Friday, April 30, 2010

Aerial Refueling

So I was shooting this male harrier, panning as he flew with a mouse in his talons. Cool right? Anyway, he starts calling and I thought, oh this should be good...The female takes flight from somewhere below, starts calling to him and I just knew what I was about to see, although I have never seen it before. Check these out!

Here's where the quality goes south but still, exciting!

She is calling now...She comes in closer...


He drops his cargo as she pulls into range! Can you see her talons moving forward?

She catches the mouse and flies to the same place on the ground from where she started. I wonder if she is feeding chicks?

He landed on a post a few yards from her. I walked a ways and investigated. I heard nothing in the way of peeps. I could see him the entire time, never saw her, he flew off when I got about 10 yards from him. My suspicions, although not confirmed, are still there...

Thursday, April 29, 2010

American Family Values

American Bald Eagles with at least 1 Eaglet!

This is Mom! (Click on photos to enlarge!)

Discovered the chick yesterday! And so exciting to see the general population of eagles comeback and are thriving locally! This is the second year for this nesting site! Woohoo!

This is Dad!

Tuesday, April 27, 2010

Befuddled by a Bittern

It's easy to say that American Bitterns are a difficult species to find, let alone photograph. I am lucky, I know of a pair close by. I expect to see them every spring and hope for that "great" photograph. I check on them every chance I get, hoping they don't move to a more private pond, as they always do every spring. The race is on with every moment I catch a glimpse, wondering if this is the last day I might see them. The pictures below are over several days, and the different areas they cover around the closest pond at the prairie.

On this day, I sat directly across from one on the complete opposite side. I didn't see him for hours, but I sat and sat, scanning the edges, and as you see if you look closely, he is there. Enlarge for better view. The car in the background is mine in the parking lot about a quarter(ish) of a mile away. (I used 600mm lens for all shots)

This photo is in the same area, but just north of the last. He was not as easy to see as it looks. I passed by him and then did another pass and spotted him. He is about 100 yards away.

This is his mate. She (I don't really know which is which!) was just east of him, and again, I didn't see her until after the photoshoot of him was over. She looks so obvious! She wasn't!

On this day, I was at my original spot, on a bench across the pond. I had been there for hours again. A couple of people were making there way in my direction, so I thought I should check the shores before they spook it if indeed it was close. I scan to my right, nothing, I scan to my left...There he was just 30 yards away. I passed right by him, within a few short feet. I stopped the people from approaching any closer, set up my tripod, and took some shots. The people decided to turn around, (Thank You!) and I continued to approach ever so closely. I gained about 15 feet, shot a few more and this is the result. He was backlit, and getting on the other side would be a miracle, but I tried. It took forever to move, because I would only move when he put his head down below the grasses. As I rounded the corner, I saw him running low, all hunched over, waddling his way thru his escape route. Oh well, I crave to shoot another day...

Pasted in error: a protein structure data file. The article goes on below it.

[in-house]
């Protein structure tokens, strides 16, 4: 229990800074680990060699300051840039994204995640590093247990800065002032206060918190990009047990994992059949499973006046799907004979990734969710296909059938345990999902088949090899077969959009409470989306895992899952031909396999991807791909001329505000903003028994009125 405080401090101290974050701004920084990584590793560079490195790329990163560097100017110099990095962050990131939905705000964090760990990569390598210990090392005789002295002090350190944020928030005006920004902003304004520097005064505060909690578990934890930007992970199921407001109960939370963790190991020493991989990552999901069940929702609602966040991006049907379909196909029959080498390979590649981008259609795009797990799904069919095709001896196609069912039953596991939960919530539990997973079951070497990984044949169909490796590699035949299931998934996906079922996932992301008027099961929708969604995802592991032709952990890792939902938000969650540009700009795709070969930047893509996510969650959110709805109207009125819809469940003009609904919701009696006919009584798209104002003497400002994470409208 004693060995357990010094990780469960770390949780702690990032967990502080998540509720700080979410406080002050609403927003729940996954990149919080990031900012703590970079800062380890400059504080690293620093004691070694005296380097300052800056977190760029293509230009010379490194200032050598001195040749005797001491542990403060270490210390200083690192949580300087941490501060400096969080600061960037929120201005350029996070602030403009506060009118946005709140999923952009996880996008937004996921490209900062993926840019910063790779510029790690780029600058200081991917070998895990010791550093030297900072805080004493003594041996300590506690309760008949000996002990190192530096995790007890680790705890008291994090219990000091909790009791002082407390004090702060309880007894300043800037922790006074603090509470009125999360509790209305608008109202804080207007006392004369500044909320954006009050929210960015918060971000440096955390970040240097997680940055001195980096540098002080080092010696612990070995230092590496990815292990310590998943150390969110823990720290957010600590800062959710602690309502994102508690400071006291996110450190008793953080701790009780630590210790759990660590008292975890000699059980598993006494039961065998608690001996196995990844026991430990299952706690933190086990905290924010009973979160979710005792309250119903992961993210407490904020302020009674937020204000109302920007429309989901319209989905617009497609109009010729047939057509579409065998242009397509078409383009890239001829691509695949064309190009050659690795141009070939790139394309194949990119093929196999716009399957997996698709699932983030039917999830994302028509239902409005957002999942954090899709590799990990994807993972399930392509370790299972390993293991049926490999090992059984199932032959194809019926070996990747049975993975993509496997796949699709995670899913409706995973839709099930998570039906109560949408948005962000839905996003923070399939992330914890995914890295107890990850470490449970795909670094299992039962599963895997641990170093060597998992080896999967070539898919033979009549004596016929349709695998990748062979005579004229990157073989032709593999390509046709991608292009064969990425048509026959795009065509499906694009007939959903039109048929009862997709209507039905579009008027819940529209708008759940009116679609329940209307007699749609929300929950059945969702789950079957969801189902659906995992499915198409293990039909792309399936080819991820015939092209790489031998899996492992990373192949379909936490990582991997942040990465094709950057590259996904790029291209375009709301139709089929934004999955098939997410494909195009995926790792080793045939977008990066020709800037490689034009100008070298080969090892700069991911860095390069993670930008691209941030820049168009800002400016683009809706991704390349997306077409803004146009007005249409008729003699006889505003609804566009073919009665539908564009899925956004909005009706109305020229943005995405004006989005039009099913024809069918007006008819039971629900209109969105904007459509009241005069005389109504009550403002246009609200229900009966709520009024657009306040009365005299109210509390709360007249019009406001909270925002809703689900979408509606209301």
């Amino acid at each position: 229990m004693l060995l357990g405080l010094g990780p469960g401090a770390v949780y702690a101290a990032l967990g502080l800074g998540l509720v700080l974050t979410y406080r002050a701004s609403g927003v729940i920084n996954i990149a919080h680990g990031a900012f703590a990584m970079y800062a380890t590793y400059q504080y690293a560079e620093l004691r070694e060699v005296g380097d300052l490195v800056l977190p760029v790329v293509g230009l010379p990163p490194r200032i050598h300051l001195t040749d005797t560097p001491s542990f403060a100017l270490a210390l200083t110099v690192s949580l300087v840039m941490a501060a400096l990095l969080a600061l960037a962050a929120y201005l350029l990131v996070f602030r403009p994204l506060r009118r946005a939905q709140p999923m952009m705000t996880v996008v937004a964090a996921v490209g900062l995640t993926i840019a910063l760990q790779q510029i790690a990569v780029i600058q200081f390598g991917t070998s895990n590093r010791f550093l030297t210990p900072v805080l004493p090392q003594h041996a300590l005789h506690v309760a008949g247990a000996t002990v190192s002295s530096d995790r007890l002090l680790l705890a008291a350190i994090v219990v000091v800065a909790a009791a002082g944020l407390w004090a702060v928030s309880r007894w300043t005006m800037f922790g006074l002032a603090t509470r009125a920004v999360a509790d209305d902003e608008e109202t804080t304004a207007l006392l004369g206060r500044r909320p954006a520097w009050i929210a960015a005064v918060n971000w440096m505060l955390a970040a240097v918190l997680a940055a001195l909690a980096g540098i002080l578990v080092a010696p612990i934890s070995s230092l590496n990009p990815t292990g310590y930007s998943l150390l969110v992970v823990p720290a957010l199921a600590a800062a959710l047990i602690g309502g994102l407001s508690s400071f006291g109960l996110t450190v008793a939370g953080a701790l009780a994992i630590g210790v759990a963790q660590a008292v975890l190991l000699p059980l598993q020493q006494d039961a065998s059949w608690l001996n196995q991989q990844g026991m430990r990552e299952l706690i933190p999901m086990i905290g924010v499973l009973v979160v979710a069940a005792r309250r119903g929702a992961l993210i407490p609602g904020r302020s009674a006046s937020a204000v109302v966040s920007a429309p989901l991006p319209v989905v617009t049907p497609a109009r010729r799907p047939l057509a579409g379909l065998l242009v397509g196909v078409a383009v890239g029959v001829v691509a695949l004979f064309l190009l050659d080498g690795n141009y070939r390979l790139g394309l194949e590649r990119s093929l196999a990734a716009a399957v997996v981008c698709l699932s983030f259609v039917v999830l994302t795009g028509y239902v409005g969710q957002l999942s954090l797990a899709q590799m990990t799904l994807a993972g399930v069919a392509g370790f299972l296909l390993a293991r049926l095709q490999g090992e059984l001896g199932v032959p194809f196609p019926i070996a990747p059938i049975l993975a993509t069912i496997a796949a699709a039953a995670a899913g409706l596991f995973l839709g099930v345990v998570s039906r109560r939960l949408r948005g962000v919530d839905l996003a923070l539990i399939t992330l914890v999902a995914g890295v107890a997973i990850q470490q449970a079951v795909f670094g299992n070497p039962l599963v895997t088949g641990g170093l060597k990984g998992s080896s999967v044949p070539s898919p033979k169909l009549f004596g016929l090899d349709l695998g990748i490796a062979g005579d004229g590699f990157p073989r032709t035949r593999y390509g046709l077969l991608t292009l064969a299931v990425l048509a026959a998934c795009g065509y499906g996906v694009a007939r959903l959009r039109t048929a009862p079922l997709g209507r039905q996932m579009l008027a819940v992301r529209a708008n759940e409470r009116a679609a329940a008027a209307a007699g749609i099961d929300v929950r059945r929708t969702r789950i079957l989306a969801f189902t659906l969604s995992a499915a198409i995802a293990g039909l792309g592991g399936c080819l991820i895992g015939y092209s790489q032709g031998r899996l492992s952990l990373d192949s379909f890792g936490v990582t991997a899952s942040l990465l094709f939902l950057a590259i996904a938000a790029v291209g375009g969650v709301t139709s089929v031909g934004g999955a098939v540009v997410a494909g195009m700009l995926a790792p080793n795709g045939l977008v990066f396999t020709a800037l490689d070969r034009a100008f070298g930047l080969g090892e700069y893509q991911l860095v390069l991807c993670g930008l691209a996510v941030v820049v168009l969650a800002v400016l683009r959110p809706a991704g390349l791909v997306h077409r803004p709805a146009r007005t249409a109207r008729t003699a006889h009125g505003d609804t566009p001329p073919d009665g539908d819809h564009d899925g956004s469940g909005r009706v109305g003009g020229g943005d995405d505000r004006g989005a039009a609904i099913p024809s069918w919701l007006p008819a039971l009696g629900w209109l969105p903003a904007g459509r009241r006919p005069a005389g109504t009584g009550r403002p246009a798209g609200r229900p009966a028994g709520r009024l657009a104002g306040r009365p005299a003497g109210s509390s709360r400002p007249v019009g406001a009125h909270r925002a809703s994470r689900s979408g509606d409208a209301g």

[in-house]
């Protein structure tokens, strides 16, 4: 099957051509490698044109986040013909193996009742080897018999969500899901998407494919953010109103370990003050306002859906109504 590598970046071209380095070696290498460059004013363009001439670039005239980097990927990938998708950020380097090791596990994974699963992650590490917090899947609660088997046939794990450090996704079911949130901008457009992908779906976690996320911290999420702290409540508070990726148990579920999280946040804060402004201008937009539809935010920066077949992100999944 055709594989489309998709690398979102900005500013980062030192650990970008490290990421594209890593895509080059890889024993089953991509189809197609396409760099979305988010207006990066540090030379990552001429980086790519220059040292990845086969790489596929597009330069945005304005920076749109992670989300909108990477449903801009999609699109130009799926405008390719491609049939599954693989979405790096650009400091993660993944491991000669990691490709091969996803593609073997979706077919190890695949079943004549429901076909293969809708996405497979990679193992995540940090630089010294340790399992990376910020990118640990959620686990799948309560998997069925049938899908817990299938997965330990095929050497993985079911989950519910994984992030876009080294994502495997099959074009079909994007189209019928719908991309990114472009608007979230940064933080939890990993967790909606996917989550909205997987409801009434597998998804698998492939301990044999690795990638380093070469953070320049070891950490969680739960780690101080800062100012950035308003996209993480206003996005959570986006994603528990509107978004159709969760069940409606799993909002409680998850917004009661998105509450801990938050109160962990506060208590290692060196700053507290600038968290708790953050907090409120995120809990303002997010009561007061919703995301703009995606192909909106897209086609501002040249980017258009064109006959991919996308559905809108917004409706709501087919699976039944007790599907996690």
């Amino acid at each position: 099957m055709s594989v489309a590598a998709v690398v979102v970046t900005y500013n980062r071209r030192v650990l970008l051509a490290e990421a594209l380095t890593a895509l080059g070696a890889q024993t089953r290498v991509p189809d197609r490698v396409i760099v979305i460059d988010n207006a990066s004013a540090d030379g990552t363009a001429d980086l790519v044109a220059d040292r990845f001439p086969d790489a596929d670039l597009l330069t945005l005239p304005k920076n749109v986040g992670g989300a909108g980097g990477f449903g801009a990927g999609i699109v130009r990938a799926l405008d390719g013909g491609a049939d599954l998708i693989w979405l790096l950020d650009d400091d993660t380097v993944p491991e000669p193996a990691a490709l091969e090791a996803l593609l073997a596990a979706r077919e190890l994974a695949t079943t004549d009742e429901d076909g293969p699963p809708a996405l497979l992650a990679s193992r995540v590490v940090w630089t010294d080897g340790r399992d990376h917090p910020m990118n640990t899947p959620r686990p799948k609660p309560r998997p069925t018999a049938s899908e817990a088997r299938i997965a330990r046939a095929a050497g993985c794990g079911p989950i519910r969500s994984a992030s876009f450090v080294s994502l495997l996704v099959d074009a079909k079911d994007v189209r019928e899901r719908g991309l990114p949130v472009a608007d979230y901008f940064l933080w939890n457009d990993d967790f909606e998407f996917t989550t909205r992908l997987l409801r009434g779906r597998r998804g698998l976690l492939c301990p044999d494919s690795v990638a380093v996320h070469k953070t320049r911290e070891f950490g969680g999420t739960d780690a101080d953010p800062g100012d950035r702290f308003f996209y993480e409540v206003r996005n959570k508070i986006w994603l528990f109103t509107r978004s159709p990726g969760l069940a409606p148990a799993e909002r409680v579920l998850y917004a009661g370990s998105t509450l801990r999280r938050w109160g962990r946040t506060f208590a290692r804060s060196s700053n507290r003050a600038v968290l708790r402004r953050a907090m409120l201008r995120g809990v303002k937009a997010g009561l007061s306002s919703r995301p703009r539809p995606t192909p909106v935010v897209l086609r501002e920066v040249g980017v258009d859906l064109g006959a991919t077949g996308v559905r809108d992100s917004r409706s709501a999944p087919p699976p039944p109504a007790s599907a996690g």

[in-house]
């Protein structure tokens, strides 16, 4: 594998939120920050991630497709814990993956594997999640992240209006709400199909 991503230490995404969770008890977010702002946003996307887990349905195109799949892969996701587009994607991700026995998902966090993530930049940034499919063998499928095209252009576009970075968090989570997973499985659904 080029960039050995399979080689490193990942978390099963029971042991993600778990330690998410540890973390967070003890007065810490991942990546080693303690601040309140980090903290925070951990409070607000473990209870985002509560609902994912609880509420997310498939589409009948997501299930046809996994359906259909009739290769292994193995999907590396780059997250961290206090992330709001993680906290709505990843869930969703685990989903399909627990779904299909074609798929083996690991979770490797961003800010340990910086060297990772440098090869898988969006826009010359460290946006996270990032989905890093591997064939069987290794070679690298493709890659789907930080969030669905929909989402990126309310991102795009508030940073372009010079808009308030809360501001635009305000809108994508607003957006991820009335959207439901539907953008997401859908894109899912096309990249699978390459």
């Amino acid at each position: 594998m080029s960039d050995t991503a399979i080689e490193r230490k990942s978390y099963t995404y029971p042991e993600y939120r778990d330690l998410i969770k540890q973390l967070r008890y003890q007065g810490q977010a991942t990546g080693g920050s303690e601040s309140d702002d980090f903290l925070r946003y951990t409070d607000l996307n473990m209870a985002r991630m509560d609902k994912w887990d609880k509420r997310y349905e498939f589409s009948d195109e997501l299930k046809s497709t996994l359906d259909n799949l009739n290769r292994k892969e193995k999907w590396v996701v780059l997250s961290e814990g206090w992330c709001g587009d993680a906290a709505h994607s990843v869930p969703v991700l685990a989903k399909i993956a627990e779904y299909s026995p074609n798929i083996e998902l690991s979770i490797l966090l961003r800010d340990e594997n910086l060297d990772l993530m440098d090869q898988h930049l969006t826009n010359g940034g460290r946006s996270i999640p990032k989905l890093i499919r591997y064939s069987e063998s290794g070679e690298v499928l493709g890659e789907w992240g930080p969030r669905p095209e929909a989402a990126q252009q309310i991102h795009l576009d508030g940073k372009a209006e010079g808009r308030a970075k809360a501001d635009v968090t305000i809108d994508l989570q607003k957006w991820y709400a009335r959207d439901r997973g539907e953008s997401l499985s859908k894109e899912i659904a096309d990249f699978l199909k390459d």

Greater Yellowlegs

IMG_0855, originally uploaded by Hannibals Animals.

Greater Yellowlegs migrating through southeastern Grundy County at a corn stubble fluddle

Monday, April 26, 2010


Eyelashes, originally uploaded by Hannibals Animals.

Eastern Meadowlark
Goose Lake Prairie

Never noticed these guys had such long eyelashes before...

Friday, April 23, 2010

Barred Owl

Barred Owl, originally uploaded by Hannibals Animals.

Luck was what I had yesterday as I stumbled across this Barred Owl. Although I flushed him, he flew just a few feet. It was good enough for me, as the backlighting was pleasing, making this a much more colorful owl photo than I can usually muster. I attempted another view, but he had had enough and flew off deep into the woods.

Click on photo for larger view.

Thursday, April 22, 2010

David vs. Goliath

David vs. Goliath, originally uploaded by Hannibals Animals.

Short Story:

David was quite happy sunning on his little nugget of a log. Goliath came by, and tries to force David off by pulling his arm with his mouth. David refused to budge. Goliath tried again. Again, David stood his nugget. Goliath gave up.

Wednesday, April 21, 2010

Do the Hokey Pokey

I found this couple very photogenic and tolerant of the photographer which is highly unusual, as their instincts are to flee first and ask questions later!

It seems as if they are doing the Hokey Pokey: "Put your right foot in..."

...and the Drake says: "What are you lookin at? She's making me do this stupid dance!"

Click on either photo for larger view!

Monday, April 19, 2010

American Bittern

I found this guy with a backward glance almost passing him by. As I tried to position myself focusing in-between the tall grasses, I scared up another one just ahead that was practically in the clear. Doh! The flight shot in the comments section is the one I flushed.

Although common in much of its range, the American Bittern is usually well-hidden in bogs, marshes and wet meadows. Usually solitary, it walks stealthily among cattails. If it senses that it has been seen, the American Bittern becomes motionless, with its bill pointed upward, causing it to blend into the reeds. It is most active at dusk. More often heard than seen, this bittern has a call that resembles a congested pump.